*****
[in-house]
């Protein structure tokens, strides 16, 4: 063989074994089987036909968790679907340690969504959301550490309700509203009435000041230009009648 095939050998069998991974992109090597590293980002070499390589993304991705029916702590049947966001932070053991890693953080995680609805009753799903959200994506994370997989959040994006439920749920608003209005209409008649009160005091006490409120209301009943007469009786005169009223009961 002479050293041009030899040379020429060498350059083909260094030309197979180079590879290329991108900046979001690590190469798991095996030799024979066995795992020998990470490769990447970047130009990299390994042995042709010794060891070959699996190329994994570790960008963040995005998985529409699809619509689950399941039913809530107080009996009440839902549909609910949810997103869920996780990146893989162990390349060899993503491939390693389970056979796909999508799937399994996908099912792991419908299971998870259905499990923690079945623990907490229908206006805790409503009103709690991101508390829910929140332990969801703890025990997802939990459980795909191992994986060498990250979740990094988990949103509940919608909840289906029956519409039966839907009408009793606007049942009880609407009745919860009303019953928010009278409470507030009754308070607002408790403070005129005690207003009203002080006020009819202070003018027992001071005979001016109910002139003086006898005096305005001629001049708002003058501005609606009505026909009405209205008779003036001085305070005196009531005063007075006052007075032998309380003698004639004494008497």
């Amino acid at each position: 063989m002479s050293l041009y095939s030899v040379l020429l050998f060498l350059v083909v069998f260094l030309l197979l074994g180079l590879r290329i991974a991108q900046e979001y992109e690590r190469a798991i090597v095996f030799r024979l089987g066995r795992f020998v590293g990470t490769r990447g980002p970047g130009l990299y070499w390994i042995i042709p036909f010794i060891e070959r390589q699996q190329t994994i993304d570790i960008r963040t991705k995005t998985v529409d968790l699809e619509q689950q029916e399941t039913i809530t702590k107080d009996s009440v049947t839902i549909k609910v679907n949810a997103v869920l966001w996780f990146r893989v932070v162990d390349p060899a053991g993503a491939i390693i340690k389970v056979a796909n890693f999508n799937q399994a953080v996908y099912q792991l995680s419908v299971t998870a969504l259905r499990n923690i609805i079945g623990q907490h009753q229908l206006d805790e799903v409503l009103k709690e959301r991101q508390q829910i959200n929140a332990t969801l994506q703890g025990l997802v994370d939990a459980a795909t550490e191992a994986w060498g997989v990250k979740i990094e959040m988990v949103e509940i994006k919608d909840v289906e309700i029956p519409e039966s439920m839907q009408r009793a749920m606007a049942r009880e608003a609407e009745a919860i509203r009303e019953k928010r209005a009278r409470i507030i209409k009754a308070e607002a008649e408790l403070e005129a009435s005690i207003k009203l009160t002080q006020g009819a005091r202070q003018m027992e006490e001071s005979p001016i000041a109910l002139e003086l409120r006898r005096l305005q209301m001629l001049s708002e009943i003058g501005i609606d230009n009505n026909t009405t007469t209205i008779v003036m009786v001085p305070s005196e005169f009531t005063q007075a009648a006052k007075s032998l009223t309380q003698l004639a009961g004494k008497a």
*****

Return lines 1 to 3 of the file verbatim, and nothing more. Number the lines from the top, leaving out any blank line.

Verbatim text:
[in-house]
């Protein structure tokens, strides 16, 4: 063989074994089987036909968790679907340690969504959301550490309700509203009435000041230009009648 095939050998069998991974992109090597590293980002070499390589993304991705029916702590049947966001932070053991890693953080995680609805009753799903959200994506994370997989959040994006439920749920608003209005209409008649009160005091006490409120209301009943007469009786005169009223009961 002479050293041009030899040379020429060498350059083909260094030309197979180079590879290329991108900046979001690590190469798991095996030799024979066995795992020998990470490769990447970047130009990299390994042995042709010794060891070959699996190329994994570790960008963040995005998985529409699809619509689950399941039913809530107080009996009440839902549909609910949810997103869920996780990146893989162990390349060899993503491939390693389970056979796909999508799937399994996908099912792991419908299971998870259905499990923690079945623990907490229908206006805790409503009103709690991101508390829910929140332990969801703890025990997802939990459980795909191992994986060498990250979740990094988990949103509940919608909840289906029956519409039966839907009408009793606007049942009880609407009745919860009303019953928010009278409470507030009754308070607002408790403070005129005690207003009203002080006020009819202070003018027992001071005979001016109910002139003086006898005096305005001629001049708002003058501005609606009505026909009405209205008779003036001085305070005196009531005063007075006052007075032998309380003698004639004494008497």
């Amino acid at each position: 063989m002479s050293l041009y095939s030899v040379l020429l050998f060498l350059v083909v069998f260094l030309l197979l074994g180079l590879r290329i991974a991108q900046e979001y992109e690590r190469a798991i090597v095996f030799r024979l089987g066995r795992f020998v590293g990470t490769r990447g980002p970047g130009l990299y070499w390994i042995i042709p036909f010794i060891e070959r390589q699996q190329t994994i993304d570790i960008r963040t991705k995005t998985v529409d968790l699809e619509q689950q029916e399941t039913i809530t702590k107080d009996s009440v049947t839902i549909k609910v679907n949810a997103v869920l966001w996780f990146r893989v932070v162990d390349p060899a053991g993503a491939i390693i340690k389970v056979a796909n890693f999508n799937q399994a953080v996908y099912q792991l995680s419908v299971t998870a969504l259905r499990n923690i609805i079945g623990q907490h009753q229908l206006d805790e799903v409503l009103k709690e959301r991101q508390q829910i959200n929140a332990t969801l994506q703890g025990l997802v994370d939990a459980a795909t550490e191992a994986w060498g997989v990250k979740i990094e959040m988990v949103e509940i994006k919608d909840v289906e309700i029956p519409e039966s439920m839907q009408r009793a749920m606007a049942r009880e608003a609407e009745a919860i509203r009303e019953k928010r209005a009278r409470i507030i209409k009754a308070e607002a008649e408790l403070e005129a009435s005690i207003k009203l009160t002080q006020g009819a005091r202070q003018m027992e006490e001071s005979p001016i000041a109910l002139e003086l409120r006898r005096l305005q209301m001629l001049s708002e009943i003058g501005i609606d230009n009505n026909t009405t007469t209205i008779v003036m009786v001085p305070s005196e005169f009531t005063q007075a009648a006052k007075s032998l009223t309380q003698l004639a009961g004494k008497a």